• Command-Focused Bullpen: Focus on pitch execution to specific spots. Sequence pitches as you would in the game.
  • Velocity-Focused Bullpen: Higher intensity bullpen. Attempting to keep your velocity in a certain range, or hit a new personal best.
  • Spin-Focused Bullpen: Working on spin-efficiency for desired pitches. Ex: Fix fastball cut, or develop more 12-6 curveball
  • Mechanics-Focused Bullpen: Attempting new mechanical cues or tweaks to improve movement patterns. Could be upper-body mechanics or lower-half changes.

I promise from personal experience, that the bullpens where I have no objective set in place, are normally my worst. When you set a goal for the bullpen, you are more focused on competing and achieving this goal than external factors. It is so easy to get carried away in bullpens, trying to chase velocity, testing new mechanics, or worrying about locating. That is why we set the goal beforehand; our only focus will be execution. Please check out my recent blog, “Pro Breakdown: Best Bullpen Training Strategies for Pitchers,” for a complete guide.

3. Set Up Video Recording

How useful is throwing a bullpen if you have nothing to reflect on afterward? Video recording is extremely popular at the professional baseball level. Every single time we touched the mound, there was a video camera capturing our performance. Different angles and views to help players and coaches analyze mechanics.

If you are throwing a bullpen and happen to throw your “hardest fastball” or “best curveball,” wouldn’t you want to be able to go back and see? This allows the player to look back and see what they were doing at that moment and try and learn from it. If you have a visual that you can reference back to, this will make your progression as a pitcher a lot easier.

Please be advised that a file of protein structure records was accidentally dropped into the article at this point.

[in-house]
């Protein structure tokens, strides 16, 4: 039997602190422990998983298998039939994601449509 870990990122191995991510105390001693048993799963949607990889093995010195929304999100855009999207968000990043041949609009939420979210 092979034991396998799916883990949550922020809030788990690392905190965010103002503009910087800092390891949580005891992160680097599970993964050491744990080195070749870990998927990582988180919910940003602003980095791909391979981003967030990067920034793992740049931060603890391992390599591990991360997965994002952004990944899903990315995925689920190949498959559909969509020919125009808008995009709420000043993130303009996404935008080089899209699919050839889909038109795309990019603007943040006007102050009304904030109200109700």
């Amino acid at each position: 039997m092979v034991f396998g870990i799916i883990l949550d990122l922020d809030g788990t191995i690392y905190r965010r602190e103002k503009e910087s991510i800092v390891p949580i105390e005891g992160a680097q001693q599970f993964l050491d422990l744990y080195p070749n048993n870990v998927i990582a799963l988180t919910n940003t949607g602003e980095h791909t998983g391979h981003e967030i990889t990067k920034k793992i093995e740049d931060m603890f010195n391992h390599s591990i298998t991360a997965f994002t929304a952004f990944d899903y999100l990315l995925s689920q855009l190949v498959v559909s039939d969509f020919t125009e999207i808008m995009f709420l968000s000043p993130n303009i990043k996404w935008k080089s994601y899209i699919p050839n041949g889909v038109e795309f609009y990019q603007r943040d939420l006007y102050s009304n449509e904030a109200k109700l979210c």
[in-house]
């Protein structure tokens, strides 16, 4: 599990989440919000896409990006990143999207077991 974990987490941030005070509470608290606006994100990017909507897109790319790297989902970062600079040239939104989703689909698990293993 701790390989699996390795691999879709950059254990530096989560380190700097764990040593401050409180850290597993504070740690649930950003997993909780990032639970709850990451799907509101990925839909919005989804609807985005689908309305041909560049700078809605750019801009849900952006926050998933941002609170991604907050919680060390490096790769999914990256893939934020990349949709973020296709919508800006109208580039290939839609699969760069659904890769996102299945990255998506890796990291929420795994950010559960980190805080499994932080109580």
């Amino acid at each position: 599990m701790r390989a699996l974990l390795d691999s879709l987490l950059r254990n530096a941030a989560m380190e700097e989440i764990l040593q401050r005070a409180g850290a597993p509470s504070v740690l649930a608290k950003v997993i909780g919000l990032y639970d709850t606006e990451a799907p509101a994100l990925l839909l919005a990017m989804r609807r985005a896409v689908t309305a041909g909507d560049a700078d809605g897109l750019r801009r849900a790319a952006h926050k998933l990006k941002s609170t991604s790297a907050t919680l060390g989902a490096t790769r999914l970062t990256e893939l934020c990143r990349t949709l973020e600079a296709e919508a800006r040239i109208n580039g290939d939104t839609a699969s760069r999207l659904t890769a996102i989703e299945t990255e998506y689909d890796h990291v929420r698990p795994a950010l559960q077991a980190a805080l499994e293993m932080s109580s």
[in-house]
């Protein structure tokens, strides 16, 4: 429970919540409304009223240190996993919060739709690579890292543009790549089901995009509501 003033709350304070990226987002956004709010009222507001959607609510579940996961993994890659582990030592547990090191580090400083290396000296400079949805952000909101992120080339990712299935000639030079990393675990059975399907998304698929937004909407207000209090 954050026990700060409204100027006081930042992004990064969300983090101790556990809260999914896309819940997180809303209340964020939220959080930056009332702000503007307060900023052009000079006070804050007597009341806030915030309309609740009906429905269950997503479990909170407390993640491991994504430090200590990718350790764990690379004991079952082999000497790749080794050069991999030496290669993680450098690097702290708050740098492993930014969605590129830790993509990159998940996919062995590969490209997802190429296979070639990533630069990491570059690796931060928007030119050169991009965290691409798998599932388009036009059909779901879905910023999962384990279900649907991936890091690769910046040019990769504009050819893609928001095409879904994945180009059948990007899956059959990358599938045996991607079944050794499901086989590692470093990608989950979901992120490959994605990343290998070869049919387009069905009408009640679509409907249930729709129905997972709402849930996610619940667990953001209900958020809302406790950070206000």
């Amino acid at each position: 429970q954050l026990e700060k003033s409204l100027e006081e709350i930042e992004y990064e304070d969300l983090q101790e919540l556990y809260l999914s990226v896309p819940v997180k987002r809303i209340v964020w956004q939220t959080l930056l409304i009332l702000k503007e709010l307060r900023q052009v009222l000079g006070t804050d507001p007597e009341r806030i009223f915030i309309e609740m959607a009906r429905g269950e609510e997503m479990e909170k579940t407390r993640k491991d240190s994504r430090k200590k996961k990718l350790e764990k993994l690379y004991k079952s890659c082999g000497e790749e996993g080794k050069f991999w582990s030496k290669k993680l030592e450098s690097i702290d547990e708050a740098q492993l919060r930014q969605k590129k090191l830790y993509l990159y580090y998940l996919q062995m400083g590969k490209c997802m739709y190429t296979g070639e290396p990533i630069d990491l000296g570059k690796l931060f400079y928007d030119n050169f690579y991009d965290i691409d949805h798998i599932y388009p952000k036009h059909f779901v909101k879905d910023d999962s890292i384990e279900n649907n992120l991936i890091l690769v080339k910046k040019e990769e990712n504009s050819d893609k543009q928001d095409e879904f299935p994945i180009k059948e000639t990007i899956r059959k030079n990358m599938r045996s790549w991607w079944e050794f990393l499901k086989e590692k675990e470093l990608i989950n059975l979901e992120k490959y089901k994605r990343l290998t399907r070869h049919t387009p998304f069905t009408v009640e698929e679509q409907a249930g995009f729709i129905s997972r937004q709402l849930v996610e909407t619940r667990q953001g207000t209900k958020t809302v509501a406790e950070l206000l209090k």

I recommend having a tripod so you can easily move the camera for different angles. My two favorite angles are from behind my back and the side of my body. The back angle is great for analyzing mechanics and pitches, while the side angle is nice for mechanics.

4. Use Proper Baseballs

A baseball pitcher should have all the necessary baseball equipment for their bullpen, the most important being a baseball. Most ballplayers might not even realize that there is a difference in some baseballs. Youth models might be smaller and not as hard, high-school baseballs have higher laces, and pro baseballs have smaller laces. The little adjustments in each baseball might not seem like much, but they can make a difference.

Baseball pitchers need to be consistently throwing with the same baseball that they will be using during competition. This will allow the pitcher to be more familiar with the ball and expect their pitches to work as they have been practiced in bullpens.

5. Wear Correct Footwear

A pitcher should always have the correct shoes or cleats for the specific bullpen setting. A pitcher attempting to throw a bullpen on a dirt mound with tennis shoes on is wasting their time and risking an injury. Your lower half is so important in the throwing motion, and your performance is affected if you do not have stable feet beneath you.

The back leg in the pitching delivery plays a critical role in generating power and force, and having an adequate ankle range of motion is crucial for this process. During the wind-up and stride phases of the pitching motion, the back foot remains in contact with the ground, and as the pitcher approaches release, the back foot begins to rotate inward and upward to help drive the body forward and generate power.

For this rotation and upward movement to occur smoothly, the ankle joint must have a sufficient range of motion. If the ankle is stiff or lacks mobility, the back foot may not be able to rotate properly, which can limit the amount of force that can be generated.